Scenario .XRY Results Ranking Results
Call Logs 100 3 Meet
SMS 120 (all retrieved, deleted not recovered) 3 Meet
Contacts 1511 3 Meet
Email 0 1 Below
Calendar 3188 3 Meet
Notes 1 3 Meet
Pictures 312 (photos taken with iPhone included GPS coordinates) 4 Above
Songs none loaded podcasts retrieved 3 Meet
Web History Yes, 28 were listed. Also listed recent searches. 4 Above
Bookmarks 2 3 Meet
Cookies 89 3 Meet
App Info Some apps left evidence 2 Below
Google Maps 1 Address record and GPS location 3 Meet
Voicemail 0 0 Below
Password None found 0 Below
Plists/XML Many retrieved 3 Meet
Phone Info Yes 3 Meet
Video 1 3 Meet
Podcasts 4 3 Meet
Speed Dials Found programmed speed dial in plist 3 Meet
VPN 0 0 Below
Bluetooth 0 0 Below
GPS Coordinates found in both images and plist. Specific info from the GPS not pulled. 3 Meet
File Hashes An available option 3 Meet
You Tube 0 0 Below
HTML 0 0 Below


.XRY is a simple to use, effective iPhone extraction device. Installation and extraction is easily completed by following on-screen prompts. Extraction time for .XRY is comparable or better than many of the other products we have tested. The extracted data is presented in an easy to view, organized fashion that includes a search function. Of particular interest is the presence of GPS coordinatates in the metadata of extracted images taken with the iPhone. The following ranking establishes .XRY’s overall rating of 2.6 on the four criteria established at the beginning of this white paper.

Table 1.2. .XRY Rankings

Area Weight Rank
Installation 0.1 3.0
Acquisition 0.2 3.0
Reporting 0.3 3.0
Accuracy 0.4 2.3

Chapter 2. About this white paper

About the Authors

Andrew Hoog, Chief Investigative Officer of viaForensics, is a recognized computer scientist and forensic analyst and former chief information officer of a $750 million multinational corporation. He has led investigations, contributed to policy development and lectured at corporations, attorneys’ associations and law enforcement agencies about the computer forensic discipline. He maintains a computer forensics and E-discovery glossary, authors computer/mobile forensic how-to guides and is now writing a book about Android forensics. He is the original author of this ground breaking white paper on iPhone Forensics that has gained recognition throughout the industry. Kyle Gaffaney is a third year law student at Loyola University of Chicago School of Law. Kyle also has degrees in Accounting and Management Information Systems from the University of Minnesota Carlson School of Management. Prior to law school Kyle served as a staff accountant at a financial management firm.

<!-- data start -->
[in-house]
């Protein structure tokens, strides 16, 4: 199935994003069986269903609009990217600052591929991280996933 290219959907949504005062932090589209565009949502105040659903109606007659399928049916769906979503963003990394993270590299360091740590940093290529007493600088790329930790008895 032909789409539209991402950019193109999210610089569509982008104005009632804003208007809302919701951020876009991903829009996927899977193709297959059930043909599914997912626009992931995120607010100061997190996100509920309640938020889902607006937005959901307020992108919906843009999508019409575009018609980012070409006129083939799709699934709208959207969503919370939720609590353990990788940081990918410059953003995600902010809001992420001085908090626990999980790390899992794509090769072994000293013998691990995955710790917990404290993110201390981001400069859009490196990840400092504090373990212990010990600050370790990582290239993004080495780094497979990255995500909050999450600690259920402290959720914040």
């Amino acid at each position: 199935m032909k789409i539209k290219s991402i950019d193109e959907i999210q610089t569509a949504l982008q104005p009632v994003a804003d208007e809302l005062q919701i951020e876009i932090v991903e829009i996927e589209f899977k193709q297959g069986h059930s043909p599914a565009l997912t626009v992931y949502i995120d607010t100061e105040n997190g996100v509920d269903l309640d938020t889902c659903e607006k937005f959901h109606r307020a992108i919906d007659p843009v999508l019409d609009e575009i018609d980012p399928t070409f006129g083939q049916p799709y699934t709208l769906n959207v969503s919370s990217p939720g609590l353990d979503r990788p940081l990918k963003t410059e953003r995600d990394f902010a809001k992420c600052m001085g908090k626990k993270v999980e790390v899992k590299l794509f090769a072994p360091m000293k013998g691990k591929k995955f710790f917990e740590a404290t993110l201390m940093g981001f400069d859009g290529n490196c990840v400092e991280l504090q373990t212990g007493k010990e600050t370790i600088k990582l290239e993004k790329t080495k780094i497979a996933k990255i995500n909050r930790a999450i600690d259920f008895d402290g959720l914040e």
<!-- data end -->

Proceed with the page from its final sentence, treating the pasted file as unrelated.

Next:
About viaForensics

viaForensics is an innovative computer/mobile forensic and e-discovery company providing expert consulting services to corporations, law firms, law enforcement and government agencies. Beyond servicing our clients immediate needs, the company focuses on groundbreaking research in areas such as mobile forensics, SQLite forensics, data visualization and general education on forensics by regularly posting HOWTOs, glossary terms and the results of our research, accessible at

Why Outsource?

One key strategy to minimizing this risk is to implement computer forensic techniques. But the question is, why outsource? Often the initial response is that internal IT resources can perform these services in addition to their normal day to day tasks. But the reality is that there are significant burdens including: